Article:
There can’t be many more emotive issues in organisational life than Reward. Yet studies over the years (since Herzberg 1966) have shown that when it comes to motivation, pay is fairly far down the list. Imagine our surprise then; when in recent client studies using our proprietary tools, pay came out as one of the top three issues affecting recruitment, motivation, and retention.
This alignment with motivation seemed counter-intuitive given the body of research on the subject. In an environment where people are judged largely on hard financial numbers, for example trading, direct sales; where these numbers are the main means of keeping the score, knowing how one is doing, and triggering pay level, it is perhaps understandable how earnings themselves become motivational. What’s interesting though is that while a relatively small number are motivated by cash; for most it is perhaps not the pay levels themselves that are the motivators; it is the ability to see exactly how one is doing and how that compares with colleagues.
Knowing what one has to do to get to the next level, or to overtake another person or team and the impact that will have on pay seems critical. We venture to suggest that the real motivator is not pay; it is achievement, recognition, and status – pay is how they keep score. What are the key issues? Digging deeper on this issue from the studies, we found that pay itself was not the real issue. People were generally happy with levels of pay, what they were unhappy about was their inability to track their pay levels with the market. Neither did people know how they were doing internally, what they could do to influence their total reward, or how to progress to the next level – if indeed they knew what that was.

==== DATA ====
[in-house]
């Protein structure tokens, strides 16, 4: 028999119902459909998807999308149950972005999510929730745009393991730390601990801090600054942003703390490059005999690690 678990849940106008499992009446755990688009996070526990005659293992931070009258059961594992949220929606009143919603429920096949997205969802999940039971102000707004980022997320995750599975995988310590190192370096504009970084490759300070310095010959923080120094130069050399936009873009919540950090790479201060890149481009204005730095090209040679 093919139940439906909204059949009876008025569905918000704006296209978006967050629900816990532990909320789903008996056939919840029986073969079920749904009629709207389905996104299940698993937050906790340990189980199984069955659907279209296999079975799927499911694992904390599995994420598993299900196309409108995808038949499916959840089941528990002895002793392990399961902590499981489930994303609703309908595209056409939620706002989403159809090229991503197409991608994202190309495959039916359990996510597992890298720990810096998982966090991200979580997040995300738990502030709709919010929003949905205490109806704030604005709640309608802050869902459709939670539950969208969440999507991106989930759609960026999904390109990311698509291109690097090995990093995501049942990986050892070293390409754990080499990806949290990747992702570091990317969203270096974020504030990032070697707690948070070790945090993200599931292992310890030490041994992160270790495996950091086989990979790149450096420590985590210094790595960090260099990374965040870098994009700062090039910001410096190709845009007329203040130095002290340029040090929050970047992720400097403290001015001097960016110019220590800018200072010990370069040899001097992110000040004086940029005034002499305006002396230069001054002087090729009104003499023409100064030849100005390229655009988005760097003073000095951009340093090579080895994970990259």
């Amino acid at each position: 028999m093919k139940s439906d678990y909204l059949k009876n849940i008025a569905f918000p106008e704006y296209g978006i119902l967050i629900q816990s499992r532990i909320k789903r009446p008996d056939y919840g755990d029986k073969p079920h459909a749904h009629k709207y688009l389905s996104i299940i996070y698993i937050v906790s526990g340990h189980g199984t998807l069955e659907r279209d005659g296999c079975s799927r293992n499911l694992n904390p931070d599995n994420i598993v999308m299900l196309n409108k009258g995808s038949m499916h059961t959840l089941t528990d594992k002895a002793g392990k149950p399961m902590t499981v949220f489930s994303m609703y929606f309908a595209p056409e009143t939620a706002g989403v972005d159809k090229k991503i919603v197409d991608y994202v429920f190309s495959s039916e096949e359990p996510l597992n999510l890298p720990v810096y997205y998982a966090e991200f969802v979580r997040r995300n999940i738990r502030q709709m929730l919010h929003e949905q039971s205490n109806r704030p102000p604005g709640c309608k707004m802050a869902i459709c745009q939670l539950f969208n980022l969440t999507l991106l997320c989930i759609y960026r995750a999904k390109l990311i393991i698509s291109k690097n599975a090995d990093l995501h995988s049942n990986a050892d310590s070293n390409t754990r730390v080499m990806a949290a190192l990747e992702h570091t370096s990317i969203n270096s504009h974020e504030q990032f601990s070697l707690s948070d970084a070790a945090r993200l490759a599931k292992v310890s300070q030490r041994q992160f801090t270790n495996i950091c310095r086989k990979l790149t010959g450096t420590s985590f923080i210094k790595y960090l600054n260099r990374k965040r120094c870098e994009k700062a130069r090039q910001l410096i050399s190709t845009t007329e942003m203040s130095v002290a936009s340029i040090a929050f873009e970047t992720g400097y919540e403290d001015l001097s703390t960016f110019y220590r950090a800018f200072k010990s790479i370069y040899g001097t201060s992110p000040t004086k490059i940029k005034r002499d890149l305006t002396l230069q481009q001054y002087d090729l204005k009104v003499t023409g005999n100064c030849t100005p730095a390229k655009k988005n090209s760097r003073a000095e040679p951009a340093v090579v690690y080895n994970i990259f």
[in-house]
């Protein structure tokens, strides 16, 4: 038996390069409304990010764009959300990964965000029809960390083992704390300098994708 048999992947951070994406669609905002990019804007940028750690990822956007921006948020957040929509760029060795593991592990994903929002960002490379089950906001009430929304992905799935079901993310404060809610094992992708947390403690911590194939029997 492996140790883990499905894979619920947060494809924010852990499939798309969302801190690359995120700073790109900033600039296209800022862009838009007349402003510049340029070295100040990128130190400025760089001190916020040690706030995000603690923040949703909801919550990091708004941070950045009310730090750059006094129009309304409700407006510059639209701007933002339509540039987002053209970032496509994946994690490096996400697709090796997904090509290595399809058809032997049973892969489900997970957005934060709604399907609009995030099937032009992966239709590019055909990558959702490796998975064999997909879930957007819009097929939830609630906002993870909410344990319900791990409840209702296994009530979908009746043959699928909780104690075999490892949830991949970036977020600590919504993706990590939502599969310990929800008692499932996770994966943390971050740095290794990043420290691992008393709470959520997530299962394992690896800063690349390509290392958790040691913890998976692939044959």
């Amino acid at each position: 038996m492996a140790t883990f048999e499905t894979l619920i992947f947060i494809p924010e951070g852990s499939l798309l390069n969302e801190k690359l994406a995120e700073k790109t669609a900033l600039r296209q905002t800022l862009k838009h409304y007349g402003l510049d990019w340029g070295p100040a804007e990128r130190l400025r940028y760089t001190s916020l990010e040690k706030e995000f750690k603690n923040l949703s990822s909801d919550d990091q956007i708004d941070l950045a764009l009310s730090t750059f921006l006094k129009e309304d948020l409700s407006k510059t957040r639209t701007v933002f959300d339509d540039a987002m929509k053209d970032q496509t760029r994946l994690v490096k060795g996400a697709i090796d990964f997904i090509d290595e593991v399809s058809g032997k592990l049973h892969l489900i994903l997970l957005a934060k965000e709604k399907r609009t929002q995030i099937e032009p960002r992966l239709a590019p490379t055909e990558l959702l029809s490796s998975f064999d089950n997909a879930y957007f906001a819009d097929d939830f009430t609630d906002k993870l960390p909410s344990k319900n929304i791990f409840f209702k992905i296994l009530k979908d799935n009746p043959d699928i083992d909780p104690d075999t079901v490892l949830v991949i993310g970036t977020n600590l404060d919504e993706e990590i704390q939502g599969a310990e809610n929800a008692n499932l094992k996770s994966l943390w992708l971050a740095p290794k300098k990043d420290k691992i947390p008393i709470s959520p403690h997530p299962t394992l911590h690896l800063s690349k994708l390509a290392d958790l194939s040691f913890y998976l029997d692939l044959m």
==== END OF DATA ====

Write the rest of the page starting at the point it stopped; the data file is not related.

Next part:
We also found tenuous links to the performance management system, where people knew what was expected of them, but not how what they achieved might influence reward. In some cases where bonuses were paid, people didn’t know how bonus amounts were calculated or what they could do in future to trigger or increase them. While there was adequate provision for benefits, training, development, and career progression, in many cases they were not well known or were thought to be out of line with employee needs.
Maybe we can learn something from the “hard numbers” model in terms of focus and transparency. But where that system perhaps falls down, is in having employees believe erroneously that they are motivated by the prospect of high pay rather than achievement, recognition, or status. They may be inclined to seek alternative employment with a firm promising bigger pay, eschewing intrinsic benefits such as training, work/life balance, working on sexy projects; and for the employer there is the cost of attrition.
And so what was originally a reward issue really became an issue of awareness, transparency, and communication. How often do we put reward and benefits packages together and then “market” them to employees? How much better would it be to engage them before the design stage so that we understand the needs, motivations, and aspirations of the different stakeholder groups? Through a process of involvement and consultation, we could provide total reward solutions focused on stakeholders’ needs and aspirations, as well as ensuring that that provision is understood and acted upon in a transparently fair way. Ensuring that your approach to reward is focused on employee need as well as supporting the business strategy, may well be cost neutral in the short term, but it will certainly help drive value in the medium to long term.